From the Phenomenon of
the Ellipse to an Inverse-Square
Force: Why Not?
GEORGE E. SMITH
Even though I focus less on the conceptual side of science than does Howard Stein, and more on the evidential side—especially on why certain sciences have been so much more successful in turning data into evidence than others—no philosopher has influenced my approach to philosophy of science more than he has. This is particularly true of three papers he published within the last decade, one on Locke, Huygens, and Newton (Stein 1990a), one on Newton's deduction of universal gravity from phenomena (Stein 1990b), and most of all “Some Reflections on the Structure of Our Knowledge in Physics” (Stein 1994). One theme that runs through these papers is how extraordinarily different Newtonian science was from anything that went before, so different that the failure of Huygens, for example, to appreciate it is not reason to respect him less, but instead to marvel at Newton. As the following excerpt from a letter of Huygens to Leibniz in 1690 makes clear, although Huygens did understand the Principia itself, he definitely did not understand the approach to science that Newton was pursuing:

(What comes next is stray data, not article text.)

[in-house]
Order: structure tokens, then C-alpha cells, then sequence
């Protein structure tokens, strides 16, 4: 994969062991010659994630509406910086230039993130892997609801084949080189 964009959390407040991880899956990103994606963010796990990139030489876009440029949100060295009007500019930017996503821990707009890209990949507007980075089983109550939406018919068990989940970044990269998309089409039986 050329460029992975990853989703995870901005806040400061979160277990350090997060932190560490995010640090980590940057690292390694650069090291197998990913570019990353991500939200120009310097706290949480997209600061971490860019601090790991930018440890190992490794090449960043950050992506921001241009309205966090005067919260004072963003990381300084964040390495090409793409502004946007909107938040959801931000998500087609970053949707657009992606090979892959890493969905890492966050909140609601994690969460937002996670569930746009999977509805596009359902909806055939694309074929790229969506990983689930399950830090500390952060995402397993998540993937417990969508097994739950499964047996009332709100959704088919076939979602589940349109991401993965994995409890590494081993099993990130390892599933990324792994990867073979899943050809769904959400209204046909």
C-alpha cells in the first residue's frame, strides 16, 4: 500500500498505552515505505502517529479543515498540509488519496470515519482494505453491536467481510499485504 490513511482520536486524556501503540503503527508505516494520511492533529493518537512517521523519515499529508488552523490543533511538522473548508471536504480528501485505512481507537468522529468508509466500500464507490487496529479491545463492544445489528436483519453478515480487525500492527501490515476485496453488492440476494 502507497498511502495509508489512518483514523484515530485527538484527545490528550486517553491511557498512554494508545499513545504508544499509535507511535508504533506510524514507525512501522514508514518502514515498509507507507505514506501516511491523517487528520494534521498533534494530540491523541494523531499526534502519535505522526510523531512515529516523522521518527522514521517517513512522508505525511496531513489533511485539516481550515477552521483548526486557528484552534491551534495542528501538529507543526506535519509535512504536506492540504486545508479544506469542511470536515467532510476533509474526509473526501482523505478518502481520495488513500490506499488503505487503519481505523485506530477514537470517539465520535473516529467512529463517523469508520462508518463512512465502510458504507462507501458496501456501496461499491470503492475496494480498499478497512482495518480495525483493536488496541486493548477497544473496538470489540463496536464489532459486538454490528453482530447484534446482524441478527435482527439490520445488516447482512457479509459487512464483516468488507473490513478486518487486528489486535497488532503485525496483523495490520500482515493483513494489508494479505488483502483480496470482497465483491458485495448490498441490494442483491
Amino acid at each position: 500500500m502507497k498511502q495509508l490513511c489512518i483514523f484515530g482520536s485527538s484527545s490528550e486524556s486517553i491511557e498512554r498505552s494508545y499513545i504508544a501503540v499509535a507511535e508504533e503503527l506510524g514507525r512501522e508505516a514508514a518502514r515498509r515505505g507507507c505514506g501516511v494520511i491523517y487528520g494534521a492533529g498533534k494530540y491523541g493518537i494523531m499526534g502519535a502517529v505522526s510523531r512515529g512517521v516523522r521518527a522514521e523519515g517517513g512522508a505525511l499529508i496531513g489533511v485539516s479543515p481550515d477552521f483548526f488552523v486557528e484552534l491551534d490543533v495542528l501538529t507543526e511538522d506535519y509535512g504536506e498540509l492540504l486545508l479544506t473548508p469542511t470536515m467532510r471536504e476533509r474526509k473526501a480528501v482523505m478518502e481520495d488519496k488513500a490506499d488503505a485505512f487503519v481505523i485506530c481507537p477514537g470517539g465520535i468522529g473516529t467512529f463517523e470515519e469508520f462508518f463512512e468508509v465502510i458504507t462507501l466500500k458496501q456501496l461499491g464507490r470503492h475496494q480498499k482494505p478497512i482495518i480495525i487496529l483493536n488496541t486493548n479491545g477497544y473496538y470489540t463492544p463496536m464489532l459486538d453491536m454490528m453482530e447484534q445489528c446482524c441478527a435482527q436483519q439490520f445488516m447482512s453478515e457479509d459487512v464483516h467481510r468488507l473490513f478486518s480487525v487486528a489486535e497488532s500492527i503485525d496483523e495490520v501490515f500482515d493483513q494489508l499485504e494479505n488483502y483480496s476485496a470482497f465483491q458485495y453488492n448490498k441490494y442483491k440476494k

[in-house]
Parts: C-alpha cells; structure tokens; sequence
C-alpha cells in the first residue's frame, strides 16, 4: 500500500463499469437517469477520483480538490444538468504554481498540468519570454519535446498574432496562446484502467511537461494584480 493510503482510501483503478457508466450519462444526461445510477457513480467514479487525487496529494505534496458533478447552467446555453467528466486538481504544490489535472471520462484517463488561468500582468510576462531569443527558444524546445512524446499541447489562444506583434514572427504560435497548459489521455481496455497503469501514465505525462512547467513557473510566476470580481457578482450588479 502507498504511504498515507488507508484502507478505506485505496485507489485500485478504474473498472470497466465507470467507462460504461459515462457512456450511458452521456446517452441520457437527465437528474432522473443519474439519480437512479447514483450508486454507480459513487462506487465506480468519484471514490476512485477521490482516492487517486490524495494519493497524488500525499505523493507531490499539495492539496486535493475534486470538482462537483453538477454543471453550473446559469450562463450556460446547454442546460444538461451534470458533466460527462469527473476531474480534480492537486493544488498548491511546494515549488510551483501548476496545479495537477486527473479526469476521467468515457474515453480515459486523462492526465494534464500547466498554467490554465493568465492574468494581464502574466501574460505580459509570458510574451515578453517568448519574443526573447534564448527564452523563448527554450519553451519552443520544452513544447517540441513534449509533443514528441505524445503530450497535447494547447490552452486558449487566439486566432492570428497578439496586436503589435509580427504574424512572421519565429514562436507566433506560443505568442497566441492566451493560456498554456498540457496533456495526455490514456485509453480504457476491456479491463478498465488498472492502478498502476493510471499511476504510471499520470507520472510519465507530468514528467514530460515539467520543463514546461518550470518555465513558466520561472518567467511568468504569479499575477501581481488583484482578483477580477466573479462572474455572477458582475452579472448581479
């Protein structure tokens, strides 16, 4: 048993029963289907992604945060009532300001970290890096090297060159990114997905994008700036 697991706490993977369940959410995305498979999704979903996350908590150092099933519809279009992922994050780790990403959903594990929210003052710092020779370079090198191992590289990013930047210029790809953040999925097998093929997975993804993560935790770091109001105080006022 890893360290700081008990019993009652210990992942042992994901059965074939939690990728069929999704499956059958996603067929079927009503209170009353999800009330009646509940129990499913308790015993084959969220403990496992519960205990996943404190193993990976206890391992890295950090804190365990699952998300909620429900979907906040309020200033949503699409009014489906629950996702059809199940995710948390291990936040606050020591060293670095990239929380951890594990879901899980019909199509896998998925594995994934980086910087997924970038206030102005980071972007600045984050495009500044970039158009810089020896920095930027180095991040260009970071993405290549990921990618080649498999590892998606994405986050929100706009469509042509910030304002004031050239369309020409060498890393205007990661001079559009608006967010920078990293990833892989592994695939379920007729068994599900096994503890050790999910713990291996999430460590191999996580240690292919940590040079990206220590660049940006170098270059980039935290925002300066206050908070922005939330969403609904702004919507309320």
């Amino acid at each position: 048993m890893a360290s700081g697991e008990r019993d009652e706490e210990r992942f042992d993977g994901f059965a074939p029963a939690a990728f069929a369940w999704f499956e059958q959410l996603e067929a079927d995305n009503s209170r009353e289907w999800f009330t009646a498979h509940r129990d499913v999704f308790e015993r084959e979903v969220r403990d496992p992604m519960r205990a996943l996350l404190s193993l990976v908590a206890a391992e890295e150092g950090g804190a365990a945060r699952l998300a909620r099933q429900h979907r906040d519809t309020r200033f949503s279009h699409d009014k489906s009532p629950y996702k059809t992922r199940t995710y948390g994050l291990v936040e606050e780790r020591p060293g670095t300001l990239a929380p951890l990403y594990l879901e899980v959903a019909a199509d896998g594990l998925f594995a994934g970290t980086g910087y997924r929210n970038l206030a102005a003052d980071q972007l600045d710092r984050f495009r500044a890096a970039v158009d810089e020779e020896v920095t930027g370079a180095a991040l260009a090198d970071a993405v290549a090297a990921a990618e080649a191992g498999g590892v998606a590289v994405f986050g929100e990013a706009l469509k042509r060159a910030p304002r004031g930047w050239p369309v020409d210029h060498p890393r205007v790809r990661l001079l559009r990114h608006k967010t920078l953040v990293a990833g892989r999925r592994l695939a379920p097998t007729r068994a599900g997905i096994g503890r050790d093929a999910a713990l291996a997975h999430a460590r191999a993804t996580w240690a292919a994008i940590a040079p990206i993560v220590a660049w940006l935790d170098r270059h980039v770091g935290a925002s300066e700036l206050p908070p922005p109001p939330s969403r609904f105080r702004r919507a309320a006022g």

Concerning the Cause of the tides given by M. Newton, I am by no means
satisfied, nor by all the other Theories that he builds upon his Principle of
Attraction, which seems to me absurd, as I have already mentioned in the addi-
I wish to thank Kenneth G. Wilson and, as always, Curtis Wilson for reading and
commenting on an earlier draft of this paper; I have ceased being able to distinguish
what I have learned over the years about science from these two and what I have man-
aged to sort out for myself. I must also acknowledge helpful suggestions beyond those
cited below from Babak Ashrafi, Jody Azzouni, David Bloor, I. Bernard Cohen,
Markus Fierz, Bill Harper, Michael Nauenberg, Eric Schliesser, and India Smith, as
well as the assistance of Benjamin Weiss of the Burndy Library.